The term ‘personal brand’ has become fashionable among inspirational speakers and entrepreneurs, along with the idea that we should all be blue-skying a new start-up every month and running our own digital empires by the time we’re twenty-five. Why do you need to have a brand if you’re not a toothpaste or a fast-food restaurant? The concept can be taken too far but there is some worth in taking some time to think about what you stand for. If you were asked to name the key values that were most important to you what would you say? In a digital world (unless you go completely off-grid and set up home in a tent of twigs with a tinfoil helmet, which is always an option), we all have some level of public persona – what you say on Twitter, what you post on YouTube, anything a Google search of your name throws up – all of this gives an impression of you to people who might be interested in you – from future employers to prospective dates doing a bit of background research.
Margarete Steiff built her own business and brand from the ground up, and both continue today as a testament to an entrepreneuse who passionately pursued the best, both for her own life and fulfilment and for the company she created, despite her difficult position as a disabled woman born in the nineteenth century.
Margarete was born in Giengen, the third of four children. When she was just a toddler she caught polio and was seriously ill for a long time. She recovered but her legs were paralysed and her right arm remained weak. This put her at the bottom of the pile in her neighbourhood where most of the jobs involved manual labour and her marriage prospects were unfairly diminished. However Margarete refused to be excluded from fulfilling her potential – her siblings pulled her to school in a cart where she excelled and made many friends, and she later moved on to a wheelchair. It was at school that she first learned needlework, which she took to with that magic mix of dedication and creativity. In 1862 her older sisters opened a tailor where she worked as a seamstress, and in 1874 her father converted a room at their house into a studio for her and she sewed clothes and other items with felt produced by her cousin’s business. She bought and modified a sewing machine so she could use it easily, fitted ramps to her home and began to sell what she made, creating her own financial independence and going on to employ a team of seamstresses.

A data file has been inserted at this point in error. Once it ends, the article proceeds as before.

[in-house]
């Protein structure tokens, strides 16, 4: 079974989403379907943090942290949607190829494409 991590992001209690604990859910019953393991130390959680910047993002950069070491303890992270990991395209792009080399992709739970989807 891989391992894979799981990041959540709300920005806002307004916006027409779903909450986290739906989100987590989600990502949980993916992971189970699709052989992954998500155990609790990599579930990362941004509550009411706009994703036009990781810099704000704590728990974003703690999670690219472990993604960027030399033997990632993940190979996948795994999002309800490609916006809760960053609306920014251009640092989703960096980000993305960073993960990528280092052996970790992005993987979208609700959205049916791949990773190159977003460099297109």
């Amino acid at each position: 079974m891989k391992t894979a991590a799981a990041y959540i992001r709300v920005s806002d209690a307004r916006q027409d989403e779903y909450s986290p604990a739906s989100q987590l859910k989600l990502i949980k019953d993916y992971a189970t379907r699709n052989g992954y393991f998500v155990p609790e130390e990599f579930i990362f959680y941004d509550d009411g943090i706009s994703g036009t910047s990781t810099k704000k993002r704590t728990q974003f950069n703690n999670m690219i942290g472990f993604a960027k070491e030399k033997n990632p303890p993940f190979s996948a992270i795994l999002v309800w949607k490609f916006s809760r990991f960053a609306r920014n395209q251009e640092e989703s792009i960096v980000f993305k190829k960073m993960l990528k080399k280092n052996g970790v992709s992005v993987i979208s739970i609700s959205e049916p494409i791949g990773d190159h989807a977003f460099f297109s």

In 1879 the seeds of Margarete’s exceptional success were planted when she spotted a pattern in a magazine for a stuffed toy elephant. Her first iterations of the propitious pachyderm were pincushions made out of leftover scraps but she also made a few to give as a toy to her nieces and nephews, to a delighted response. In 1880 she and her family set up the Steiff company and her brother began selling her elephants at a nearby market. By 1890 business was booming and soon after the first Steiff catalogue was released, with its brand statement of ‘Für Kinder ist nur das Beste gut genug’, advertising stuffed camels, pigs, dogs, cats and giraffes as well as the famous elephant. The Steiffs began to sell the toys all over the country and, far ahead of her time in terms of inclusion, diversity and flexible working, Margarete employed a team of female colleagues, many working from home.
When Margarete’s favourite nephew, Richard, joined the company he brought new ideas and in 1902 he came up with the romantically named ‘Bear 55PB’. This was the first teddy bear in the world with moveable arms and legs made of plush, which quickly caught on in the USA and began to be imitated everywhere because of its popularity. To counteract this the Steiff company came up with the idea of attaching a button of authenticity to the ear of all their toys. Even when the company expanded Margarete still put together the samples of new toys so she could check they were good enough. She won the Grand Prix at the World Exhibition in St Louis for her entrepreneurism. In 1907 the company made 1,700,000 toys.
In 1909 Margarete contracted a lung infection and died but the company she founded went from strength to strength and continues to sell high-quality stuffed toys today. You might think considering your own reputation and personality – after all, that’s all a brand is - seems a bit cynical and corporate for an individual, but at many points in your life you’ll find it useful to know what’s most important to you: particularly when choosing your career, your partners or your course of action when confronted by tricky emotional problems. Margarete and her company stood for hard work and high quality. So when you’re thinking about what you believe in, and how you want to communicate this, bear the magnificent Margarete in mind and get your personal brand all sewn up.